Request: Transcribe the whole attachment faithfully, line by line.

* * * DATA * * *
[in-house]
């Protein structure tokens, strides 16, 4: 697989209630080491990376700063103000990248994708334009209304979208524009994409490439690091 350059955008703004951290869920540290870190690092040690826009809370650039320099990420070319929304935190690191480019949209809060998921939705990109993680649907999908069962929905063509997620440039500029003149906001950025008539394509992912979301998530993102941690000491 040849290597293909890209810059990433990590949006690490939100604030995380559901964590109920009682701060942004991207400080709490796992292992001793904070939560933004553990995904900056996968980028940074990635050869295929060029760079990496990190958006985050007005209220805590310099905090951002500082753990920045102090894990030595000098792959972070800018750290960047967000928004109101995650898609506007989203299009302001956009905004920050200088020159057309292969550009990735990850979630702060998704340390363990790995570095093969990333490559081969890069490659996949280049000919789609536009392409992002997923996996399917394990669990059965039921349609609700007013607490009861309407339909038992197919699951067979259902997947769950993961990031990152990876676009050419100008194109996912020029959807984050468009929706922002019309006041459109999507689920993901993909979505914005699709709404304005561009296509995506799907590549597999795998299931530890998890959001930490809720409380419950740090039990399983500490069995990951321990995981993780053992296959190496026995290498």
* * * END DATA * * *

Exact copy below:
[in-house]
């Protein structure tokens, strides 16, 4: 697989209630080491990376700063103000990248994708334009209304979208524009994409490439690091 350059955008703004951290869920540290870190690092040690826009809370650039320099990420070319929304935190690191480019949209809060998921939705990109993680649907999908069962929905063509997620440039500029003149906001950025008539394509992912979301998530993102941690000491 040849290597293909890209810059990433990590949006690490939100604030995380559901964590109920009682701060942004991207400080709490796992292992001793904070939560933004553990995904900056996968980028940074990635050869295929060029760079990496990190958006985050007005209220805590310099905090951002500082753990920045102090894990030595000098792959972070800018750290960047967000928004109101995650898609506007989203299009302001956009905004920050200088020159057309292969550009990735990850979630702060998704340390363990790995570095093969990333490559081969890069490659996949280049000919789609536009392409992002997923996996399917394990669990059965039921349609609700007013607490009861309407339909038992197919699951067979259902997947769950993961990031990152990876676009050419100008194109996912020029959807984050468009929706922002019309006041459109999507689920993901993909979505914005699709709404304005561009296509995506799907590549597999795998299931530890998890959001930490809720409380419950740090039990399983500490069995990951321990995981993780053992296959190496026995290498």